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Journal Article


Davidson-Arad B, Benbenishty R. Health Soc. Care Community 2010; 18(1): 1-9.


(Copyright © 2010, John Wiley and Sons)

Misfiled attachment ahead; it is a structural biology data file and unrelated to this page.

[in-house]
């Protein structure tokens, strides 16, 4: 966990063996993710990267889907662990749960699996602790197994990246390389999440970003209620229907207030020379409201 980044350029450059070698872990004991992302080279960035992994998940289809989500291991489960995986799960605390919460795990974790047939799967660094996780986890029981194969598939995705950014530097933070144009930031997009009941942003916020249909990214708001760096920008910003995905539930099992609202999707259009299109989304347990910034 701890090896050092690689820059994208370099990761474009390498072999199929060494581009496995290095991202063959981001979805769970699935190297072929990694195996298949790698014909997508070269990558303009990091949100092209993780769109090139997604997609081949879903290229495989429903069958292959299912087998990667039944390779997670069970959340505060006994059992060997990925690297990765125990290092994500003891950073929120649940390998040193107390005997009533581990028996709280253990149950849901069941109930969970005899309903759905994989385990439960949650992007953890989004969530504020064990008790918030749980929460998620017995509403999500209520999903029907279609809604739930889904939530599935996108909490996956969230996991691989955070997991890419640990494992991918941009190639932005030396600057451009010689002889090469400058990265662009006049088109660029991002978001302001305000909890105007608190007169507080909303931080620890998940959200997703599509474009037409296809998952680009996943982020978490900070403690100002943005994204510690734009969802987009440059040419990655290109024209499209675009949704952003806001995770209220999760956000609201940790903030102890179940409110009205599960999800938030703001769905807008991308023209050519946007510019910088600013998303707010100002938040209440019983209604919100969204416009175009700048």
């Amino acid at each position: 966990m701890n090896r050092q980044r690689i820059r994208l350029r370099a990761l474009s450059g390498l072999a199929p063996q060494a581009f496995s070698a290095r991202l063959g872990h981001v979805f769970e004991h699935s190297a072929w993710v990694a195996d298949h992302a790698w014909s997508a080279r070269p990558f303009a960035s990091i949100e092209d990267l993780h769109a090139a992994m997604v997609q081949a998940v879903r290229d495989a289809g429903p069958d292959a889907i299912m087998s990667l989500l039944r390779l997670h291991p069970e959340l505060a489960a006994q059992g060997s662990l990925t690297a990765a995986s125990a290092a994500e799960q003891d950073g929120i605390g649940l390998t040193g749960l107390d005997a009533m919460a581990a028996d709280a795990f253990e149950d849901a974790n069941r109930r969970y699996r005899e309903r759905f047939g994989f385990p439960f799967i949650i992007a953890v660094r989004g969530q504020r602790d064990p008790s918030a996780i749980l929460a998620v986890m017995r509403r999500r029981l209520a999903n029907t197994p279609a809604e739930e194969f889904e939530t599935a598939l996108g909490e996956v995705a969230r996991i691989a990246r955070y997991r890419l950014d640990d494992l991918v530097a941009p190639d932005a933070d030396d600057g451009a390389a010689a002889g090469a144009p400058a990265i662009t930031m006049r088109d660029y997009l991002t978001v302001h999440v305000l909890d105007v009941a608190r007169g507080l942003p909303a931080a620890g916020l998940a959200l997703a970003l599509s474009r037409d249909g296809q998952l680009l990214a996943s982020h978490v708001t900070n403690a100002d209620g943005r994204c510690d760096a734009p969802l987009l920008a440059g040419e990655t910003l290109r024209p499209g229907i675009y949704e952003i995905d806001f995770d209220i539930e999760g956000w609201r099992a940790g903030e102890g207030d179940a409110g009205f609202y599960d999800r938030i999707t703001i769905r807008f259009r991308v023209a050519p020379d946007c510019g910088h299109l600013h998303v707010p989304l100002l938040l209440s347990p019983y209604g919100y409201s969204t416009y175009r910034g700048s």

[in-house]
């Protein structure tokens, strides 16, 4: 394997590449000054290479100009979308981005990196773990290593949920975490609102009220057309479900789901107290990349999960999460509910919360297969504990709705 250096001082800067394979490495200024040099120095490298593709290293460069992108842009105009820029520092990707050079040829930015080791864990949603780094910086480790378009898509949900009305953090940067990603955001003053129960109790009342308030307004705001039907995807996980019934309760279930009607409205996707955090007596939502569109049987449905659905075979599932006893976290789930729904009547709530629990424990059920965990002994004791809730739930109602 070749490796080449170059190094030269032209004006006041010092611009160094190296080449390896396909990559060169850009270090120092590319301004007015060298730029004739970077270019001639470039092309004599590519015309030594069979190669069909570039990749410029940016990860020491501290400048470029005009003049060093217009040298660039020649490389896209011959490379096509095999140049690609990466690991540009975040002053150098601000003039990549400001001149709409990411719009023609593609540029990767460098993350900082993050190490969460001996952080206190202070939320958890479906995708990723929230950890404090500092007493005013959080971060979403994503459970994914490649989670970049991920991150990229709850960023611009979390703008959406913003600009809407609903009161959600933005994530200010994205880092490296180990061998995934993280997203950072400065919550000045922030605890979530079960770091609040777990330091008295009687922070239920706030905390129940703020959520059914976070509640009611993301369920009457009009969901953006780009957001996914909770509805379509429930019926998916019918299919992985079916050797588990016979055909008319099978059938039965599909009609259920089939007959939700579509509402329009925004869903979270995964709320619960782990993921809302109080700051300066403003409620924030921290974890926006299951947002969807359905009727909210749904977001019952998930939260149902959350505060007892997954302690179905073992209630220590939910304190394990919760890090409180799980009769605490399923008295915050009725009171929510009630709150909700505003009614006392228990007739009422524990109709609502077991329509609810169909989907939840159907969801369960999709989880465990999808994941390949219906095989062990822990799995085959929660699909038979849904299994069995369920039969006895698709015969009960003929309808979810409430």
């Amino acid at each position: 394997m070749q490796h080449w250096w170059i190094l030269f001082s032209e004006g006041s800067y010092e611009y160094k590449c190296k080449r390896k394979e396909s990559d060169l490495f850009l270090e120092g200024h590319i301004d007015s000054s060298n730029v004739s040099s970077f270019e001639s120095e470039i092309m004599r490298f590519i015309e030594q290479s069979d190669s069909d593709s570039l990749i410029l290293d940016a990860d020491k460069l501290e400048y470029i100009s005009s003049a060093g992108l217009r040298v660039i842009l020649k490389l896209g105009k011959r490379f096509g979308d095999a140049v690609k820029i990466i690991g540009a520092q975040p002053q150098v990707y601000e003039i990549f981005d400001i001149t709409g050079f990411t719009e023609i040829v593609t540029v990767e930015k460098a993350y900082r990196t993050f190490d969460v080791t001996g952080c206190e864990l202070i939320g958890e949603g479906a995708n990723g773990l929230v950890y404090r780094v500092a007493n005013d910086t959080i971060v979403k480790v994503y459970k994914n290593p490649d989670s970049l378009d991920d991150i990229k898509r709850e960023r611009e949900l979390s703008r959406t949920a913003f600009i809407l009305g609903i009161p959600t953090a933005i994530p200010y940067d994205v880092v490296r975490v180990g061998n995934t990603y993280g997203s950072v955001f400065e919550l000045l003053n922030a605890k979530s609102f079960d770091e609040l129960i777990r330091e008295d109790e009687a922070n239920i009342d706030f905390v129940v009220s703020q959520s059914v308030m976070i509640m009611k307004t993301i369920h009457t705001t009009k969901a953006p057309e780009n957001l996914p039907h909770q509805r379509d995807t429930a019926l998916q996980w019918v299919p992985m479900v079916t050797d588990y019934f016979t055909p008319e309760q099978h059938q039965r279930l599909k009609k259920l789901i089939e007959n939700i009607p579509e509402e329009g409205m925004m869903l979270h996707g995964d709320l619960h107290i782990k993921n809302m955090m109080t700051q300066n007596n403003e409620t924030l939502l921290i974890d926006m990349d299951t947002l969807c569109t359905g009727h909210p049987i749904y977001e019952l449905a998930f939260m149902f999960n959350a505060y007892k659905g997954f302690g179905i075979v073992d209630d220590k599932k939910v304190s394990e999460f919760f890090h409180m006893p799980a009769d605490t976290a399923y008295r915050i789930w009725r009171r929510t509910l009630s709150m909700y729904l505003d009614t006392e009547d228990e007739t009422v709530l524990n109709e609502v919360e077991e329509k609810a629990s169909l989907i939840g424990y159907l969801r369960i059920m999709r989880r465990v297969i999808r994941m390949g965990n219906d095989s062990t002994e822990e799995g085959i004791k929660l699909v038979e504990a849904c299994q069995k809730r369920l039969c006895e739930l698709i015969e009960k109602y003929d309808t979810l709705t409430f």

The study examines the contributions of workers’ attitudes towards issues in child welfare (removal from home of children at risk, the ability of alternative care to foster children’s development, optimal duration of alternative care, and parents’ and children’s participation in the intervention recommendation) with their risk assessments and intervention recommendations. The study participants were 236 out of 240 licensed child protection workers in Israel (98.3% response rate) who were attending an annual professional conference in November 2005. They were presented with a vignette describing the case of a child at risk and asked to rate the risk and indicate their recommendations for intervention. They also completed an attitudes questionnaire gauging their attitudes. Hierarchical regressions showed that workers’ attitudes explained 11% of the variance of their risk assessments and 18% of their intervention recommendations. More positive attitudes towards removal contributed to higher risk assessments. More positive attitudes towards removal and towards longer duration of alternative care contributed to more intrusive intervention recommendations. Attitudes also had a significant but weak moderation effect on the link between risk and intervention. The findings highlight the need for training and supervision to raise workers’ awareness of their underlying attitudes and values and of how these may bias their judgements.


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